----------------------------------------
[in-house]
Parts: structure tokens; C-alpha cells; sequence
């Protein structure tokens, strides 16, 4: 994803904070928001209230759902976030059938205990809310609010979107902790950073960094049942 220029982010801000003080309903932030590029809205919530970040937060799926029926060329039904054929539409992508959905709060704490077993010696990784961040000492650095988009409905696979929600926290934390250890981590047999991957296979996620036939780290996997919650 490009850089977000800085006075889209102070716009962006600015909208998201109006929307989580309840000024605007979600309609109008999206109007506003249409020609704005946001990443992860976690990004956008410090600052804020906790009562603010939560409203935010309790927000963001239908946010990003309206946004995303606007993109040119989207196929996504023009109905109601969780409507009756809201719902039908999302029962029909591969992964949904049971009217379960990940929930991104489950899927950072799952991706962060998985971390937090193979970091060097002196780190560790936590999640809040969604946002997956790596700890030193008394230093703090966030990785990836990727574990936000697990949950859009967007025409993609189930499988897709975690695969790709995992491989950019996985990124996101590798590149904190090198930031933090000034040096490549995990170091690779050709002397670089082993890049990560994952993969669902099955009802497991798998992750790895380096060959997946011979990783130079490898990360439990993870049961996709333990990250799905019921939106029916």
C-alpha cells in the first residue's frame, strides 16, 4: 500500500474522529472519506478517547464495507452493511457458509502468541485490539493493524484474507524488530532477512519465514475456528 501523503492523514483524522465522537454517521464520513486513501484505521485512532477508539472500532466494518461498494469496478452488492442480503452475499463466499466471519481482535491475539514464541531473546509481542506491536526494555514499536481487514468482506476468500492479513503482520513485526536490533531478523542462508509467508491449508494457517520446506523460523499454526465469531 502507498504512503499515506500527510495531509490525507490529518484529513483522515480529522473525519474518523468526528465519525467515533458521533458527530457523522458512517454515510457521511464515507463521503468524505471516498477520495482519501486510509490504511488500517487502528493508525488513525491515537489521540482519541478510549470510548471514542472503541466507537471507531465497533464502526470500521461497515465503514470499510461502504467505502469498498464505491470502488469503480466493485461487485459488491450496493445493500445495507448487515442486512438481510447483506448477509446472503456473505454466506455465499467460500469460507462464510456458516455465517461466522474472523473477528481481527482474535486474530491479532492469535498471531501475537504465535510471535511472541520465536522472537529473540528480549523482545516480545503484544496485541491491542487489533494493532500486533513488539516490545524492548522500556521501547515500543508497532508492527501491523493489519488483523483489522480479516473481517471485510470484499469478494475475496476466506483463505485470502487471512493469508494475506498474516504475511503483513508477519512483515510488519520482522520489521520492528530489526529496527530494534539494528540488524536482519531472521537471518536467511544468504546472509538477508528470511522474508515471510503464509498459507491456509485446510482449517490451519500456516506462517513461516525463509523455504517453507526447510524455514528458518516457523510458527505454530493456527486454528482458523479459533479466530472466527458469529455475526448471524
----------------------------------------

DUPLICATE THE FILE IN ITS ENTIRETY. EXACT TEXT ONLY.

[in-house]
Parts: structure tokens; C-alpha cells; sequence
């Protein structure tokens, strides 16, 4: 994803904070928001209230759902976030059938205990809310609010979107902790950073960094049942 220029982010801000003080309903932030590029809205919530970040937060799926029926060329039904054929539409992508959905709060704490077993010696990784961040000492650095988009409905696979929600926290934390250890981590047999991957296979996620036939780290996997919650 490009850089977000800085006075889209102070716009962006600015909208998201109006929307989580309840000024605007979600309609109008999206109007506003249409020609704005946001990443992860976690990004956008410090600052804020906790009562603010939560409203935010309790927000963001239908946010990003309206946004995303606007993109040119989207196929996504023009109905109601969780409507009756809201719902039908999302029962029909591969992964949904049971009217379960990940929930991104489950899927950072799952991706962060998985971390937090193979970091060097002196780190560790936590999640809040969604946002997956790596700890030193008394230093703090966030990785990836990727574990936000697990949950859009967007025409993609189930499988897709975690695969790709995992491989950019996985990124996101590798590149904190090198930031933090000034040096490549995990170091690779050709002397670089082993890049990560994952993969669902099955009802497991798998992750790895380096060959997946011979990783130079490898990360439990993870049961996709333990990250799905019921939106029916």
C-alpha cells in the first residue's frame, strides 16, 4: 500500500474522529472519506478517547464495507452493511457458509502468541485490539493493524484474507524488530532477512519465514475456528 501523503492523514483524522465522537454517521464520513486513501484505521485512532477508539472500532466494518461498494469496478452488492442480503452475499463466499466471519481482535491475539514464541531473546509481542506491536526494555514499536481487514468482506476468500492479513503482520513485526536490533531478523542462508509467508491449508494457517520446506523460523499454526465469531 502507498504512503499515506500527510495531509490525507490529518484529513483522515480529522473525519474518523468526528465519525467515533458521533458527530457523522458512517454515510457521511464515507463521503468524505471516498477520495482519501486510509490504511488500517487502528493508525488513525491515537489521540482519541478510549470510548471514542472503541466507537471507531465497533464502526470500521461497515465503514470499510461502504467505502469498498464505491470502488469503480466493485461487485459488491450496493445493500445495507448487515442486512438481510447483506448477509446472503456473505454466506455465499467460500469460507462464510456458516455465517461466522474472523473477528481481527482474535486474530491479532492469535498471531501475537504465535510471535511472541520465536522472537529473540528480549523482545516480545503484544496485541491491542487489533494493532500486533513488539516490545524492548522500556521501547515500543508497532508492527501491523493489519488483523483489522480479516473481517471485510470484499469478494475475496476466506483463505485470502487471512493469508494475506498474516504475511503483513508477519512483515510488519520482522520489521520492528530489526529496527530494534539494528540488524536482519531472521537471518536467511544468504546472509538477508528470511522474508515471510503464509498459507491456509485446510482449517490451519500456516506462517513461516525463509523455504517453507526447510524455514528458518516457523510458527505454530493456527486454528482458523479459533479466530472466527458469529455475526448471524